For advice on policing consult me: I'm on bail (as usual)
By Darcus Howe - 22 November 12:00

I was absolutely flabbergasted by an article written by Denis O'Connor, assistant commissioner of Metropolitan Police, in the London Evening Standard. O'Connor is a fine man, a clear thinker and an asset to modern policing. There is none better.

The New Statesman Profile - The new football fan
By Theodore Dalrymple - 22 November 12:00

The people's game has become the acid test of political virtue, the passport to a cabinet post, the

How can I beat insomnia if my Anna Friel and Madonna fantasies don't work?
By Laurie Taylor - 22 November 12:00

Just when I thought that my recent visits to the osteopath had got my body back into working order for the long winter, I find myself sitting on a stool in the kitchen at 3am wondering whether I'll ever again be able to manage a proper night's sleep.

Paul Routledge
By Paul Routledge - 22 November 12:00

Gerry Sutcliffe, the Labour whip and captain of the Commons football team, was mysteriously paged during the mayoralty fix by Jim Fitzpatrick MP, chairman of the London Labour Party. "Can't play today," the message ran.

The judge in Gary Glitter's case gave a sensible summing-up: what world are his critics living in?
By Sean French - 22 November 12:00

After Lord Byron's death, his old lawyer wrote to a mutual friend telling him a "singular fact" about Byron's life which was "scarcely fit for narration".

There is as yet no evidence that genocide took place in Kosovo. But that fact is nigh impossible to find in the press
By John Pilger - 15 November 12:00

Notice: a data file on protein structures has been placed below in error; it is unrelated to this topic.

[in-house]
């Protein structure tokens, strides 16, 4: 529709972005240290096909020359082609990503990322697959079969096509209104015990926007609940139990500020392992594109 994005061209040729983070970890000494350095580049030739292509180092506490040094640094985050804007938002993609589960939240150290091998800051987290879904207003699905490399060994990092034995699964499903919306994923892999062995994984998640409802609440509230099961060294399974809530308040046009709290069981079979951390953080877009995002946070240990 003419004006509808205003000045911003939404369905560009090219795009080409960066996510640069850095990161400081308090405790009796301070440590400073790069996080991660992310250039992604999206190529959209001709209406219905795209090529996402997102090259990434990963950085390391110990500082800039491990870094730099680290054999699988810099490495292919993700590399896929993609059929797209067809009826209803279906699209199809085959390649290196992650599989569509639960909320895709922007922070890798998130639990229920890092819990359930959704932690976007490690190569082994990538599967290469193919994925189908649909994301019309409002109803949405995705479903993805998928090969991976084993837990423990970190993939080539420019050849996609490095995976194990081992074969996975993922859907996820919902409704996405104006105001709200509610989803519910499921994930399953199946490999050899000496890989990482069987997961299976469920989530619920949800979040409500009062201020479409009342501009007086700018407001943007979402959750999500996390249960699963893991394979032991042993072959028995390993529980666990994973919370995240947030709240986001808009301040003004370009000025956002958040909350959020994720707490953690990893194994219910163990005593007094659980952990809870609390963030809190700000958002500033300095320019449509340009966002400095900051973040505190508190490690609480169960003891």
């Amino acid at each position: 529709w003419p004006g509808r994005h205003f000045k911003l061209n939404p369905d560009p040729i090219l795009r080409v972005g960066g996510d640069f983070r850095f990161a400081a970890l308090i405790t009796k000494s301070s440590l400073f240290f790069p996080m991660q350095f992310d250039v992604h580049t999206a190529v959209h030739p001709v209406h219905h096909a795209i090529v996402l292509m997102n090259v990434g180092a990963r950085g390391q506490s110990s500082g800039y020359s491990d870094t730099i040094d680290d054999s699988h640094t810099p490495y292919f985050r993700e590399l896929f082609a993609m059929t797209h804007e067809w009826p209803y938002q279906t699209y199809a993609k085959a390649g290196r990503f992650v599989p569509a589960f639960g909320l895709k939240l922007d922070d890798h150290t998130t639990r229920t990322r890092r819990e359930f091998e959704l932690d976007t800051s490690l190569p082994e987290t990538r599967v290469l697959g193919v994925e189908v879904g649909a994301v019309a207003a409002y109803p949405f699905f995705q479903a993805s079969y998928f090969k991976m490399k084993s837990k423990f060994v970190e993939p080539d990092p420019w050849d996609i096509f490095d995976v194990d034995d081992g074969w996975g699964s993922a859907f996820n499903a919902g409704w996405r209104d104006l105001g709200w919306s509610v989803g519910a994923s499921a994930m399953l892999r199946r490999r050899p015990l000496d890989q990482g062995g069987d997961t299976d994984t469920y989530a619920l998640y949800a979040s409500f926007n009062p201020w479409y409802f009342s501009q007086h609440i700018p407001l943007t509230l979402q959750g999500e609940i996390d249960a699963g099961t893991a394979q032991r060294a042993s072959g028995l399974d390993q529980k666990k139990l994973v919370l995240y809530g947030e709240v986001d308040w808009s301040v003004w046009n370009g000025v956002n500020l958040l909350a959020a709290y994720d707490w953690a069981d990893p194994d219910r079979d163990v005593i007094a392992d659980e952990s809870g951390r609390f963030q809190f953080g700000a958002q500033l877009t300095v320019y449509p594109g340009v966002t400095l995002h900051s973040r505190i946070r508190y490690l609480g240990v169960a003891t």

Kosovo is today's slow news. Slow news is news that is ignored or minimised. It is a highly effective, though generally unrecognised, form of censorship in democracies.

If you feel very angry about your computer, Margaret Hodge or the Aussies' vote for the Queen, try a chainsaw
By Sean French - 15 November 12:00

I've been feeling intense rages recently, the kind that make you feel as if internal organs are haemorrhaging and the only way that you can stop them is by punching a wall. Of course, I don't actually punch a wall. That would hurt. But you know the feeling.

Paul Routledge
By Paul Routledge - 15 November 12:00

The smell rising from the London mayoralty mess gets ranker by the day.

Prepare for the Italian century: tears, style, and bribery
By Cristina Odone - 15 November 12:00

The Guardian has proclaimed ours the American century. "Like it or not, we are all Yankees now," it trumpeted the other day, going on to explain how US technology, popular culture and military might have colonised the globe.

The night I reduced Bernie Grant to tears
By Darcus Howe - 15 November 12:00

Channel Four launched its winter season last Wednesday and highlighted a documentary series, White Tribe, which I wrote and presented, to be broadcast in early January.

The New Statesman Profile - Francis Maude
By George Lucas - 15 November 12:00

Once hailed as a Tory prodigy, the shadow chancellor is now the invisible man of politics. Francis M

My father's favourite song was "Galway Bay". I shouldn't have told the taxi driver.
By Laurie Taylor - 15 November 12:00

As we passed yet another anonymous hotel flying the familiar ten top tourist flags, my driver asked if I'd even been to Galway before.

What was the secret dread of this bright black girl?
By Darcus Howe - 08 November 12:00

She was just 34 years old, lithe and handsome. I had met her some years ago in Manchester, at Granada studios, feeling her way to a career in television. She wasn't born to it. I guess no one is. She would have had to work harder than most in order to be successful.

I don't know anyone who has had a divorce because some poor gay sod has won legal recognition
By Suzanne Moore - 08 November 12:00

In EastEnders recently, Mel asked Dr Fonseca a direct question. "Are you gay?" "Yes," he said. "Good," she replied, and, er . . . that was it. It did not bother her. The good doctor has now only to tell the rest of Albert Square and hope for as nonchalant a response.

A man with a Howard Jacobson novel to read has better things to do than listen to me
By Laurie Taylor - 08 November 12:00

I sat on the edge of Mike's bed in the Whittington Hospital on Monday and tried to think of what to say.